Tuesday, 27 June 2017

like a detuned radio...

It's more than FOMO.

It's kind of like a deeper longer that anchors my soul and swells in the depth of my stomach.

And it seems slightly ridiculous as I try to put this feeling into some sort of coherent and relatable piece of writing, but being unable to see Radiohead at Glastonbury last Friday was almost too much to bear.

Is it love?  Is it obsession?  Or is it just one band among a small handful that I am determined to see live, yet I am still to tick off my bucket list?

And as I think about my own memories of the band that re-listening to a handful has dug up, I must admit that it is something like a combination of all three.

Of the Nineties indie titans that dominated airwaves in my pre-gig-going days, I have seen Oasis multiple times, I saw Blur at a reunion show in Hyde Park in 2009 and I finally witnessed Manic Street Preachers at Festival No. 6 four years ago.  Pulp have so far eluded me, as have Radiohead.

But Radiohead fit awkwardly in this bracket, in much the same way they fit awkwardly in any bracket.  In much the same way many of us in life find ourselves fitting awkwardly into social situations or circumstances.  In much the same way that many of us look towards something to identify with, or lose ourselves in when we find ourselves fitting awkwardly into this so called life.

Are we all creeps?  Are we all weirdos?  Certainly in the long-ago time of 'before we all carried the Internet everywhere we go', it was a far simpler thing to feel alone, and feel that we didn't belong here, and to take solace in music, particularly in our teenage years.  I distinctly remember picking up my copy of The Bends reduced in a branch of Blockbuster Video and always skipping back to the beginning of Street Spirit (Fade Out) several times once the album had reached its end, I'm fairly certain that my copy of OK Computer came from a Cash Converters, and I remember becoming so obsessed with Kid A (bought new upon release for a change) that I even insisted on listening to it in the car when my mum picked me up and dropped me off from my first weekend job.

And it was to be Kid A that proved to be the turning point for me, arriving in my life at a time when my teenage quest for identity reached the cross-section with outgrowing mainstream commercial music, I would listen to the album on repeat, fixated on the vast palette of challenging sonics that proved to be jarring and completely removed from all other music, yet I felt like I belonged to this album, lost in the waves of aural complexities.  Melody Maker may have told me that everybody is obsessed with Radiohead when I started reading it, but right then, I was the only person obsessed with Radiohead.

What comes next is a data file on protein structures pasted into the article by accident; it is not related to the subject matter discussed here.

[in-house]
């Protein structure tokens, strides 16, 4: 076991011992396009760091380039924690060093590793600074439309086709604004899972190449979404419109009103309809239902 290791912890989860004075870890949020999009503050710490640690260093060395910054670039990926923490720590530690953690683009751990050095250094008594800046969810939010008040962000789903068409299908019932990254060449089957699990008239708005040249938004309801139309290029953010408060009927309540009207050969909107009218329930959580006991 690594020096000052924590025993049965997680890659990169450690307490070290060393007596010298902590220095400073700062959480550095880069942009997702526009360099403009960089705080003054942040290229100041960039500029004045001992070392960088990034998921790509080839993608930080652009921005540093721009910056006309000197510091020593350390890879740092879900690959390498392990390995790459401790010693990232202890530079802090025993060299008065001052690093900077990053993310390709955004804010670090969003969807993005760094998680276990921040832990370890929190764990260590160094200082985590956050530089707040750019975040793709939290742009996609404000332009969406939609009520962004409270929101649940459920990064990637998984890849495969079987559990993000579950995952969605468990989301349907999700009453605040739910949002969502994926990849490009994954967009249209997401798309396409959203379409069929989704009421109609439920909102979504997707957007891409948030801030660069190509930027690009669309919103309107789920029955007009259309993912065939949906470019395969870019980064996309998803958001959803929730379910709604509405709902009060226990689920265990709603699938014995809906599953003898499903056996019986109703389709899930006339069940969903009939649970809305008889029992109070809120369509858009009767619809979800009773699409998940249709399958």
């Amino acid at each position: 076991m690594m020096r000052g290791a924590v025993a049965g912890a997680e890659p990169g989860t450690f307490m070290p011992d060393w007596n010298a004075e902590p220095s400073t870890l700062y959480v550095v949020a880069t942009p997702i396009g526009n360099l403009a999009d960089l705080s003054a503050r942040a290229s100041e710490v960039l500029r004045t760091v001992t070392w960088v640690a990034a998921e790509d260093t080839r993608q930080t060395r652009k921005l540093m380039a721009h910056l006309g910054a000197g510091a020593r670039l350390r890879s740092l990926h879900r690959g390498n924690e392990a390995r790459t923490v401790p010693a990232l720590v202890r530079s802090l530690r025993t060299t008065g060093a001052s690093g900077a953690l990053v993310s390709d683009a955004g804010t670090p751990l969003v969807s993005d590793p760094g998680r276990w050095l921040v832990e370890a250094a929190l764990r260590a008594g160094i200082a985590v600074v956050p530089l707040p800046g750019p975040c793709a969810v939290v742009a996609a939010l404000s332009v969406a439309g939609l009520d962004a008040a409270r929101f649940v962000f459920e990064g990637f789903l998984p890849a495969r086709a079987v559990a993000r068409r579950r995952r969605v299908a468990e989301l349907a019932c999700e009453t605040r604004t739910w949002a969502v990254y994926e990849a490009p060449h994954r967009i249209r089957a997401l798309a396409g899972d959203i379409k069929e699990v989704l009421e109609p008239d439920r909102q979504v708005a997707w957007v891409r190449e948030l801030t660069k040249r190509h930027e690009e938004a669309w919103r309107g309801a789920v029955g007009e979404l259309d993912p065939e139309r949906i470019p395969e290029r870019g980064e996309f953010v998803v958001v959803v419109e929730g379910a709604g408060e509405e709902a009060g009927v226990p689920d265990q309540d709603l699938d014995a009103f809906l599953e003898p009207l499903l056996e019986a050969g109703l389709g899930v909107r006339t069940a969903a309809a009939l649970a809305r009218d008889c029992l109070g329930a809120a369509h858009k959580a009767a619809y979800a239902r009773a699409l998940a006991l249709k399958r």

Of course my eyes would open to their place in the wider world over the years that followed, but I'd already had my moment that shaped my taste for the different.  And over the years that followed I have empathised with Radiohead's own pursuit of being different.  The girlfriend that is now my wife delved into music exploration headfirst with me, and when we pulled up at a traffic lights beside rude bois blasting their bass-rattling whatever it was, we decided to wind down the windows and turn up OK Computer as loud as we could.

And it was OK Computer that I played on repeat walking to and from work in the weeks running up to this year's Glastonbury Festival, hearing past the edge in the music that has always caught my attention and focusing more and more intently on the bereft lyrics as they swam around my head.  Taking ahold of the words and feeling the true sense of them that I couldn't ten or fifteen years ago.  Even on days when temperatures soared not the 30s I pressed play time and time again on the album now celebrating its 20th anniversary instead of the far more apt reggae appropriation of Radiodread by Easy Star All-Stars

Beyond that, I have dipped in and out of the more recent albums over the past decade, but always felt emboldened by the decisions the band have made to make music, play music and release music on their own terms.

And that it why, when my tellyhead wife settled in for a weekend of Glastonbury coverage, I just couldn't bring myself to watch Radiohead's headline performance.  It was too painful for me to sit on a comfortable sofa in a space so far removed from the live performance and watch a band that I am still desperate to witness first-hand.  Because this isn't just another 'play the hits' band that you're assured will tick all the boxes with every show they play, this is a band that have evolved and changed not just the face of music, but also my own personal preferences.

And it was my personal preference to walk away from the to coverage, for that one night at least.

And I will see Radiohead, obviously on their terms and not mine, as they have already proved recently by playing the Roundhouse in Camden in support of A Moon Shaped Pool, and announcing arena dates in Manchester yet no arena shows for London this time around.  And obviously by rolling up at a Glastonbury that I was unable to get tickets for.

And I'll hang in there, with the rest of the creeps and the weirdos.

And I promise not to be annoyed if they don't play Creep, after all, it will be on their terms and not mine.

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